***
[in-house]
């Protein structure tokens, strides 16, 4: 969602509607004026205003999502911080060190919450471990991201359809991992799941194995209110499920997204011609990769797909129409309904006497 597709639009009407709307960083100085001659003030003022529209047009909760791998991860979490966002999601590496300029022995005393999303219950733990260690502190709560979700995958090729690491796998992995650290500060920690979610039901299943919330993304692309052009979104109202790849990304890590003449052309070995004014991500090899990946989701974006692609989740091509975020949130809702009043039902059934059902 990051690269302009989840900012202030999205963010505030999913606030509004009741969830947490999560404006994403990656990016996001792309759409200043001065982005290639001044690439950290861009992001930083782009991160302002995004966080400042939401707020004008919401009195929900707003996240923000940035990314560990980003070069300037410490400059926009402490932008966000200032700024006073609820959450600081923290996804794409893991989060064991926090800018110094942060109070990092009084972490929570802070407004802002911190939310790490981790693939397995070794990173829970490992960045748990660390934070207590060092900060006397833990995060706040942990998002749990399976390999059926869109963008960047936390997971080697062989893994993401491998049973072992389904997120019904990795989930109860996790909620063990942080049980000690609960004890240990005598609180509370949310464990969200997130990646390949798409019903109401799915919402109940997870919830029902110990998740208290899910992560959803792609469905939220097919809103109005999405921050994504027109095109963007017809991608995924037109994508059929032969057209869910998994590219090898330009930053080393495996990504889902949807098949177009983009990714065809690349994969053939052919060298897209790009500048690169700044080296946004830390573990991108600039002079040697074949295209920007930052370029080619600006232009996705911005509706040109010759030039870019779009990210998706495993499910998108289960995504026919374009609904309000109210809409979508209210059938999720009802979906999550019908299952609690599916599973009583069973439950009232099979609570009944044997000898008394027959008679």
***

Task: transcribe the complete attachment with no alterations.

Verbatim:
[in-house]
């Protein structure tokens, strides 16, 4: 969602509607004026205003999502911080060190919450471990991201359809991992799941194995209110499920997204011609990769797909129409309904006497 597709639009009407709307960083100085001659003030003022529209047009909760791998991860979490966002999601590496300029022995005393999303219950733990260690502190709560979700995958090729690491796998992995650290500060920690979610039901299943919330993304692309052009979104109202790849990304890590003449052309070995004014991500090899990946989701974006692609989740091509975020949130809702009043039902059934059902 990051690269302009989840900012202030999205963010505030999913606030509004009741969830947490999560404006994403990656990016996001792309759409200043001065982005290639001044690439950290861009992001930083782009991160302002995004966080400042939401707020004008919401009195929900707003996240923000940035990314560990980003070069300037410490400059926009402490932008966000200032700024006073609820959450600081923290996804794409893991989060064991926090800018110094942060109070990092009084972490929570802070407004802002911190939310790490981790693939397995070794990173829970490992960045748990660390934070207590060092900060006397833990995060706040942990998002749990399976390999059926869109963008960047936390997971080697062989893994993401491998049973072992389904997120019904990795989930109860996790909620063990942080049980000690609960004890240990005598609180509370949310464990969200997130990646390949798409019903109401799915919402109940997870919830029902110990998740208290899910992560959803792609469905939220097919809103109005999405921050994504027109095109963007017809991608995924037109994508059929032969057209869910998994590219090898330009930053080393495996990504889902949807098949177009983009990714065809690349994969053939052919060298897209790009500048690169700044080296946004830390573990991108600039002079040697074949295209920007930052370029080619600006232009996705911005509706040109010759030039870019779009990210998706495993499910998108289960995504026919374009609904309000109210809409979508209210059938999720009802979906999550019908299952609690599916599973009583069973439950009232099979609570009944044997000898008394027959008679």